Without the above safeguards, it's possible to do quite a bit to an Android device, regardless of the steps a user has taken to protect it. Lockscreens can be bypassed with an ADB command, the bootloader could be unlocked without wiping user data, and with a little bit of time, the encryption keys could be brute forced. Very little is off limits.

It's worth noting that this exploit is only really useful to somebody that gains physical access to a vulnerable device. This might include governments, law enforcement, forensic data analysts, thieves, con artists, and more. It's not a particularly viable way to spread malware.


Note: These are mostly technical details. If you're not interested in how this works, you may want to skip to the next section. Just know that the steps are trivial for a reasonably competent computer user.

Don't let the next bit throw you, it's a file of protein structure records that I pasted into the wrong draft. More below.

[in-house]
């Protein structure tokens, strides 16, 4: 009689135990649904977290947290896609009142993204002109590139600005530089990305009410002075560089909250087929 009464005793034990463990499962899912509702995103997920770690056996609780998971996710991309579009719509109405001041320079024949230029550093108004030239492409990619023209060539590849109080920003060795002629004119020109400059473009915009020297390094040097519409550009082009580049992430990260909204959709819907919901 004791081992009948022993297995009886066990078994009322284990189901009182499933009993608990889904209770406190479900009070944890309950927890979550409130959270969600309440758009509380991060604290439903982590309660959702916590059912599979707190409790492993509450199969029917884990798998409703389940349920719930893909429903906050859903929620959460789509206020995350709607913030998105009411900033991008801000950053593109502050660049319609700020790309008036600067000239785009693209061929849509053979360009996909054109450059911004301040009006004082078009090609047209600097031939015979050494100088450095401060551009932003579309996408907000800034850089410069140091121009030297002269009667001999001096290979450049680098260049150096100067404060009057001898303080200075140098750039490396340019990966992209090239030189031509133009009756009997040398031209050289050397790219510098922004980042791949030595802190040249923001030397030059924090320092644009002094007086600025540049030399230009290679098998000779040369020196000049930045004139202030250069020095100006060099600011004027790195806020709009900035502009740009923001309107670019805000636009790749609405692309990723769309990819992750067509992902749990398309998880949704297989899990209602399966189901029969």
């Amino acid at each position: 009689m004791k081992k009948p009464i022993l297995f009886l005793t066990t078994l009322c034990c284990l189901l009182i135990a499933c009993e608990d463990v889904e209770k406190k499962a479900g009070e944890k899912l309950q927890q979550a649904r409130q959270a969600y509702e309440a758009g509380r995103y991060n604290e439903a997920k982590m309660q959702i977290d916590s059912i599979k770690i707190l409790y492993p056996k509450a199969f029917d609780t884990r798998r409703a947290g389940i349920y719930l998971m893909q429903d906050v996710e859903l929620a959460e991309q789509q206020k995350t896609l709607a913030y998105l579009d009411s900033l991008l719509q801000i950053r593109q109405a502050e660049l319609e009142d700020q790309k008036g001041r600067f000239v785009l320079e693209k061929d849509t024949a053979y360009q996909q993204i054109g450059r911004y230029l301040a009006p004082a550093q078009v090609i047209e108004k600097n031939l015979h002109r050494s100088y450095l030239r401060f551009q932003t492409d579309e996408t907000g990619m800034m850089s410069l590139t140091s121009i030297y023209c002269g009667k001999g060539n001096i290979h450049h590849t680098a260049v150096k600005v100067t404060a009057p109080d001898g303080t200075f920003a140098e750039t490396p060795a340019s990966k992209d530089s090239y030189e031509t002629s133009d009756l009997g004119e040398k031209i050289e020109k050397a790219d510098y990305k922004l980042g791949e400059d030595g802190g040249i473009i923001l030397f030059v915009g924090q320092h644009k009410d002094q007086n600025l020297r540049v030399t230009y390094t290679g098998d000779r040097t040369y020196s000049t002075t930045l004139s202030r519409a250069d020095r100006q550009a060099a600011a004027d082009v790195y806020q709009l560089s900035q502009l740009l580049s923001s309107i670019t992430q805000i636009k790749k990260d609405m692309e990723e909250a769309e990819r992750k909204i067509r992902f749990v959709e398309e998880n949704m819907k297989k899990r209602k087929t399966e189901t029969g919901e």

Exploiting this backdoor doesn't require a lot of tools or any specially crafted payloads. In fact, it can be done with either an easily modified build of fastboot or a completely unmodified version of adb (requires the ability to issue adb commands).

... the steps are trivial for a reasonably competent computer user.

As many readers know, the utility most commonly used for working with the bootloader is called fastboot. It's implemented as a command line tool with a relatively short list of capabilities, but it's primary functions are dedicated to properly formatting user commands and passing them through to the bootloader and transmitting partition images over to the device where the data will be flashed to memory. There is a standard set of commands that exists as part of the fastboot spec, like getvar, boot, and the more recently added flashing commands. These commands are hardcoded into the fastboot executable. There is also an affordance for manufacturers to add their own custom commands, but they must always begin with 'oem,' and the command is passed to the bootloader in a different format.